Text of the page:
Police brutality in America has long been a story in the inner city told by residents to each other—with the exception of the occasional atrocity writ large enough to make the news.
Each time it has been treated as an isolated incident, unique to whatever locale plays host to tragedy. Communities spend the time between these tragedies pulling together for other reasons, be it to advocate for better access to education, healthcare, food, or any of a dozen other issues that impact marginalized populations. However, residents are always aware that what has happened in the past can happen again at any time, and that victims may well be on trial posthumously.
“Hashtag activism” is often derided, but without it, Ferguson police might have been able to sweep Michael Brown’s death under the proverbial rug; they could have found a way to charge him with property damage for getting blood on an officer’s shoes, for example, as happened in the case of Henry Davis.
As it stands, we’re watching the same script that is often used when an unarmed black, Latino, or other person of color is killed by the police. Names like Eric Garner, Rekia Boyd, Amadou Diallo, John Crawford III, Omar Abrego, Kathryn Johnston, and Dante Parker are woven into the fabric of POC communities’ relationships with police.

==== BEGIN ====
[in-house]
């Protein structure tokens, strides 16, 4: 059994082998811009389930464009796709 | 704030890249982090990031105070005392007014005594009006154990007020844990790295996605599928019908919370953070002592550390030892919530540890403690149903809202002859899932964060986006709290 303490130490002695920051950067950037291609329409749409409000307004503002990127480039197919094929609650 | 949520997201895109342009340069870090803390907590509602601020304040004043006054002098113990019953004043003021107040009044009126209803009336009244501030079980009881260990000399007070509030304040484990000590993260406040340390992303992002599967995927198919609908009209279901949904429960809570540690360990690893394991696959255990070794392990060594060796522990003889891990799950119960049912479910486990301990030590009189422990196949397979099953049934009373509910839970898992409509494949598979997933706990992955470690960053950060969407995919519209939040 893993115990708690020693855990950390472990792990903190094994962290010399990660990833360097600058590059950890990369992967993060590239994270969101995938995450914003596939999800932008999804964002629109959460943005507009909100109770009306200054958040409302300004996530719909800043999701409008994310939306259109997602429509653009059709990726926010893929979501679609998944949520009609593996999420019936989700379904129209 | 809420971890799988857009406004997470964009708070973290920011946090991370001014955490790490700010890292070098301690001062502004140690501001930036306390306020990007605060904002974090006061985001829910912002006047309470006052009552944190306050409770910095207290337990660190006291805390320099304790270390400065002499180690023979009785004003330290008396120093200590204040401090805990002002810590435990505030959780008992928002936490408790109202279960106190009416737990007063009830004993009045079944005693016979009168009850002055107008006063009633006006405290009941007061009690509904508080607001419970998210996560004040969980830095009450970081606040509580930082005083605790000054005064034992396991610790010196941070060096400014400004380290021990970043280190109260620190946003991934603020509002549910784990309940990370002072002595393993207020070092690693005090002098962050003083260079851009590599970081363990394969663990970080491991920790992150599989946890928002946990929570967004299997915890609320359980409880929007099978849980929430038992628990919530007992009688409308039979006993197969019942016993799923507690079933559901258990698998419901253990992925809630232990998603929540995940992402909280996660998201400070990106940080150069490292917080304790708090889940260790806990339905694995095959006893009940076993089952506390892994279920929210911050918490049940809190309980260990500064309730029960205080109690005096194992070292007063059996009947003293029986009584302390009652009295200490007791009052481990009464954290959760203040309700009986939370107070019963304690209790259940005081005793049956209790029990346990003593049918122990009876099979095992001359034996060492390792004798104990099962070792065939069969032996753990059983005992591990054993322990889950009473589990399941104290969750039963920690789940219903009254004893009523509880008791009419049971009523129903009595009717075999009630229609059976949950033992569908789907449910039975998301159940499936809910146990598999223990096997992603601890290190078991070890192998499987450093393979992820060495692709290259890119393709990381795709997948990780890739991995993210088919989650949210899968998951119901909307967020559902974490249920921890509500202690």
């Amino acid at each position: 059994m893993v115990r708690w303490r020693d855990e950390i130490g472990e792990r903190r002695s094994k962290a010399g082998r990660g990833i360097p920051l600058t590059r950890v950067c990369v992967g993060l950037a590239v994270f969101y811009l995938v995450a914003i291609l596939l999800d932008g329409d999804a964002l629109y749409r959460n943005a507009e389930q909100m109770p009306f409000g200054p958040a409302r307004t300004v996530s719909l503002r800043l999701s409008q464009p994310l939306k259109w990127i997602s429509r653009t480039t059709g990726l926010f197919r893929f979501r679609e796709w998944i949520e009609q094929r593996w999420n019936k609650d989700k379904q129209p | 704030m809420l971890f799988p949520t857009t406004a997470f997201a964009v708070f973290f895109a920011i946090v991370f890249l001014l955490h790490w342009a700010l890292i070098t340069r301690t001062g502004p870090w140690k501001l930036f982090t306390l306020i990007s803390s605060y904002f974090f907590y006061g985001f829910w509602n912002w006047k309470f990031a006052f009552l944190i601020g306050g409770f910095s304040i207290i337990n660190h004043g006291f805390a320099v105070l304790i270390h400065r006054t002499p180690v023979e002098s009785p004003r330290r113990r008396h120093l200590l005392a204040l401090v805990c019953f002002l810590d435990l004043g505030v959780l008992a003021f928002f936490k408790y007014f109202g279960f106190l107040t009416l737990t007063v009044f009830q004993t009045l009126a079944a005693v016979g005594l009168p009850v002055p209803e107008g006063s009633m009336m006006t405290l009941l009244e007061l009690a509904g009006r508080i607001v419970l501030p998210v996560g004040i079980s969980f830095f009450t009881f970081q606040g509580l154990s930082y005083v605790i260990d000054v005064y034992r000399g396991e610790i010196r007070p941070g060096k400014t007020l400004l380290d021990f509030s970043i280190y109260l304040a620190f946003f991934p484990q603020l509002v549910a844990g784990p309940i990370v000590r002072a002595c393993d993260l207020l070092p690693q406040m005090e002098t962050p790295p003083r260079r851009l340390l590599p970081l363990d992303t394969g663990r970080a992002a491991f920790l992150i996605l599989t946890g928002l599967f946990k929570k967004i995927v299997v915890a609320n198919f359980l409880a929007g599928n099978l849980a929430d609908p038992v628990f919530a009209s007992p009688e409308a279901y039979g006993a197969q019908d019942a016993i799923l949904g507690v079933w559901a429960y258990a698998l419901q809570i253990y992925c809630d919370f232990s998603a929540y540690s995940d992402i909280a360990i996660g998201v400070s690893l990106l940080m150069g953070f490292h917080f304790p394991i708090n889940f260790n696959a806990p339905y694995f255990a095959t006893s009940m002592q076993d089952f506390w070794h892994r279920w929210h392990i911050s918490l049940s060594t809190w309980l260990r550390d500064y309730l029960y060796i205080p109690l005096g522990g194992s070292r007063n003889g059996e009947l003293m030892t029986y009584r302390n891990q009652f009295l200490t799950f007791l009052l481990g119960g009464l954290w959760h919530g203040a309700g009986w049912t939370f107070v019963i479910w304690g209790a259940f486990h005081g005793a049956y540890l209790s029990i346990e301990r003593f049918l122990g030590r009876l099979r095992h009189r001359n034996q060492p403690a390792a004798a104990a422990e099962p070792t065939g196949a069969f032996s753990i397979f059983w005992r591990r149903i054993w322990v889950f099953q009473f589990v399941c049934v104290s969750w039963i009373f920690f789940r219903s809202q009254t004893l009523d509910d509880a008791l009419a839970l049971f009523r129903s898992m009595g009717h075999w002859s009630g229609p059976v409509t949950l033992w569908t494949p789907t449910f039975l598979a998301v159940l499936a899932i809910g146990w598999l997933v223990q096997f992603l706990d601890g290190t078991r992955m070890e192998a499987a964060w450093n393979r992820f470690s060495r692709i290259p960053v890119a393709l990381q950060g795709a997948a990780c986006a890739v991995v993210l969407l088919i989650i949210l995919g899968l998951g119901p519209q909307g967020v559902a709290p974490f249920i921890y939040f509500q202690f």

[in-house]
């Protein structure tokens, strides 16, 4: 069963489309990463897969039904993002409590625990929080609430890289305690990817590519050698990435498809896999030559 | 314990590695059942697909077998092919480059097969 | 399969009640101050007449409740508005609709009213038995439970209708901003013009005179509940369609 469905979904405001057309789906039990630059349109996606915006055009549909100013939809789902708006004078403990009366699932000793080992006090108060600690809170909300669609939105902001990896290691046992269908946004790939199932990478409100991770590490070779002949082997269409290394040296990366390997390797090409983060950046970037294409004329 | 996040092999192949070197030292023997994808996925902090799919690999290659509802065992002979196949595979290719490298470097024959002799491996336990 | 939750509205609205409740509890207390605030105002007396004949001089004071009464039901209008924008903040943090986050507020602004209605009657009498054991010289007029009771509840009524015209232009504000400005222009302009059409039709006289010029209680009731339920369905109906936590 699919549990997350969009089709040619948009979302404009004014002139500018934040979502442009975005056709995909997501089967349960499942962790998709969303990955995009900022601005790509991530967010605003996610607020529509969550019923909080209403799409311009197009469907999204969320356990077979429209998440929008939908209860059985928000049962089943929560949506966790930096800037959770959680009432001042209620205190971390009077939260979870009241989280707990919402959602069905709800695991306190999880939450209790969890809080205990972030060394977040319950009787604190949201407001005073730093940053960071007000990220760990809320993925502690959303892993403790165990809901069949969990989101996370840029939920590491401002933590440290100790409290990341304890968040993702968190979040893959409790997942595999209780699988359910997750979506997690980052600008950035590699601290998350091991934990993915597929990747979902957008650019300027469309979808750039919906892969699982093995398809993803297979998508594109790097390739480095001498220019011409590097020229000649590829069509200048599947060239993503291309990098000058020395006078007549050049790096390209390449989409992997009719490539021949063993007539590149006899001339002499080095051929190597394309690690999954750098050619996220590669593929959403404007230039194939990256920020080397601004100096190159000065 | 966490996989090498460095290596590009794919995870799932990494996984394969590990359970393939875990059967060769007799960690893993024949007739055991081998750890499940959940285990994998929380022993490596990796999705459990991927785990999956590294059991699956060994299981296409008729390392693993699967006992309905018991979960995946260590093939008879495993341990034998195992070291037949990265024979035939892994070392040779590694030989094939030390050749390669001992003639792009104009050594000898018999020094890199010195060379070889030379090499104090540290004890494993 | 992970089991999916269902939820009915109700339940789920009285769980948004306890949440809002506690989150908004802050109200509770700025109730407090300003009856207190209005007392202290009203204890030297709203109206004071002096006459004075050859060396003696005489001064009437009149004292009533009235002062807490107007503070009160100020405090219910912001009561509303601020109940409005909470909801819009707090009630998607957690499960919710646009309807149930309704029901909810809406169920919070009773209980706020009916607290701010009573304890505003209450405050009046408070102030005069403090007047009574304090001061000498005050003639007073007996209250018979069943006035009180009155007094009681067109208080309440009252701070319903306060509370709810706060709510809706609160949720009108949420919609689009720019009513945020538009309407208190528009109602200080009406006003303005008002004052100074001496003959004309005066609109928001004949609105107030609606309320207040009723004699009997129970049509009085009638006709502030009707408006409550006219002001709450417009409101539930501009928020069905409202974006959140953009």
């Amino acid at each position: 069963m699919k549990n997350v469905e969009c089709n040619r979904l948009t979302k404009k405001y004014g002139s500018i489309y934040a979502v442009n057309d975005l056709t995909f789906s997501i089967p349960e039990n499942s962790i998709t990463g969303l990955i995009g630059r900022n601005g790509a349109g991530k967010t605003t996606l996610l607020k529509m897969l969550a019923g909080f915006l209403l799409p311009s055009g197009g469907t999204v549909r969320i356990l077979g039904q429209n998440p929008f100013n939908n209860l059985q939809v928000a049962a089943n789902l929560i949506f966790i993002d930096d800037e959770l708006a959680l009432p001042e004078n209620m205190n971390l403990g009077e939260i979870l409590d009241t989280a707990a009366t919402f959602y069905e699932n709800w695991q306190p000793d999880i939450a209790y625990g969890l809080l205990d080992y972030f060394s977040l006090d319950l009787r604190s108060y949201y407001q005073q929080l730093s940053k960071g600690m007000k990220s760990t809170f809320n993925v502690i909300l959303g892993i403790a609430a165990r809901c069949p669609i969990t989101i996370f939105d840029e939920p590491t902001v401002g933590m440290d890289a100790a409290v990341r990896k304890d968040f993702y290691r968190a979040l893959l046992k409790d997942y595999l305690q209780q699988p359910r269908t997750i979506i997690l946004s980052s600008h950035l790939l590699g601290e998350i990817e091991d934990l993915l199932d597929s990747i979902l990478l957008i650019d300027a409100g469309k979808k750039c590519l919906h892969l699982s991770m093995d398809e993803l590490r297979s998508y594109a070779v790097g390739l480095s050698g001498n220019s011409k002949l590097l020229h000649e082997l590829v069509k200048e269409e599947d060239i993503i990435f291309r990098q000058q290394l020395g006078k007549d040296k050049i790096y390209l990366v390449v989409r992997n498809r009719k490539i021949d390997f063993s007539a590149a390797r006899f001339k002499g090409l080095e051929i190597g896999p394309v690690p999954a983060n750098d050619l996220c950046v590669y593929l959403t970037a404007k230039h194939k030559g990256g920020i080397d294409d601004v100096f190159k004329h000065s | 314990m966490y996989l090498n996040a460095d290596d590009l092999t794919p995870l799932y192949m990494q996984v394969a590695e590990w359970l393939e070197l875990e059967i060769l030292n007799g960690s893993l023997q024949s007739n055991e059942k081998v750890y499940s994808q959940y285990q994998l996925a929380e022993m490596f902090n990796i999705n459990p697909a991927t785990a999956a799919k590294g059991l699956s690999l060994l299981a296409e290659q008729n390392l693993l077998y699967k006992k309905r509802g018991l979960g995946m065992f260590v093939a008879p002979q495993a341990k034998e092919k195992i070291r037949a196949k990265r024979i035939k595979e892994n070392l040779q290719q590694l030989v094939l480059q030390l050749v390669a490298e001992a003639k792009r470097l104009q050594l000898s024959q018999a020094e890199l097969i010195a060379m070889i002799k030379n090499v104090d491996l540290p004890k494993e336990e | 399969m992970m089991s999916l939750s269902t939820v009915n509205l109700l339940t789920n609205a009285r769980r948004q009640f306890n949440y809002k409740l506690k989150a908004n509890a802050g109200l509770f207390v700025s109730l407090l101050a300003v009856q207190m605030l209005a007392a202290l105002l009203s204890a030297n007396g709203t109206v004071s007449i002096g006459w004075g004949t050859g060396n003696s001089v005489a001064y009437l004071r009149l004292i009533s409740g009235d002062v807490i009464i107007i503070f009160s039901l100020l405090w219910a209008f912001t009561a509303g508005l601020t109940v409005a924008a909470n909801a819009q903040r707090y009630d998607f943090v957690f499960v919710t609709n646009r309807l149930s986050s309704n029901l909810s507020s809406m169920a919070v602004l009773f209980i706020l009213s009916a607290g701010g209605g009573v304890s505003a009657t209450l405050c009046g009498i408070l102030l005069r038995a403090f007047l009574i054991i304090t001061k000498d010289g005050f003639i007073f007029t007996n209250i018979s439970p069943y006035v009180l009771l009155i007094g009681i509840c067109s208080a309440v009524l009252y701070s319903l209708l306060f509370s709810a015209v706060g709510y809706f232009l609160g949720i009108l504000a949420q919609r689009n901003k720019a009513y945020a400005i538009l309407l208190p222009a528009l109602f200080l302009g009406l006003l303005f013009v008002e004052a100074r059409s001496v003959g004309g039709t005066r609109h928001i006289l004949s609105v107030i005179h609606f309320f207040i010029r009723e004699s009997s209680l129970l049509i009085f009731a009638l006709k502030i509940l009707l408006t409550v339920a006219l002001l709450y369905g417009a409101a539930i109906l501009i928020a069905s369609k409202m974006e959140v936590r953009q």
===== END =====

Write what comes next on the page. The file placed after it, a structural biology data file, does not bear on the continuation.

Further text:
Yet those names are just samples of what has prompted the outpouring of support for Ferguson and other cities in social media. Unarmed may not mean innocent, but if the police can take a mass shooter or a terrorist bomber into custody alive, then certainly it is reasonable to expect them to be able to handle traffic stops, jaywalking, or interviewing possible suspects without lethal force.
Activism in the era of social media looks a lot like activism in the past, only it moves at a faster pace. Because information is harder to suppress, oppressive activities that have become normalized in marginalized communities are now being seen in real time.
There is a tendency to assume that the people in heavily policed communities deserve the high rate of police interaction. That these are high crime areas full of criminals and, thus, the police narratives about dead residents must be true. Headlines proclaim that community responses to police brutality are aggressive. That looting and rioting provoke the police into firing rubber bullets, tear gas, flash bangs, and other “non lethal” rounds into the crowd. Stories often focus on the few who are destructive and erase those who are trying to be heard while maintaining their community’s health.
Yet we see these communities pushing back via social media. Petitions asking local governments to require police officers to wear cameras, use less/none of the military equipment intended for anti-terrorist initiatives, and improve other aspects of community policing are circulating. Photos and videos of the people who march peacefully every night, who stand in front of the stores to stop looting, who get between the police and protesters in hopes of lowering the tension, and others bringing food, water, and medical supplies can be found all over Twitter.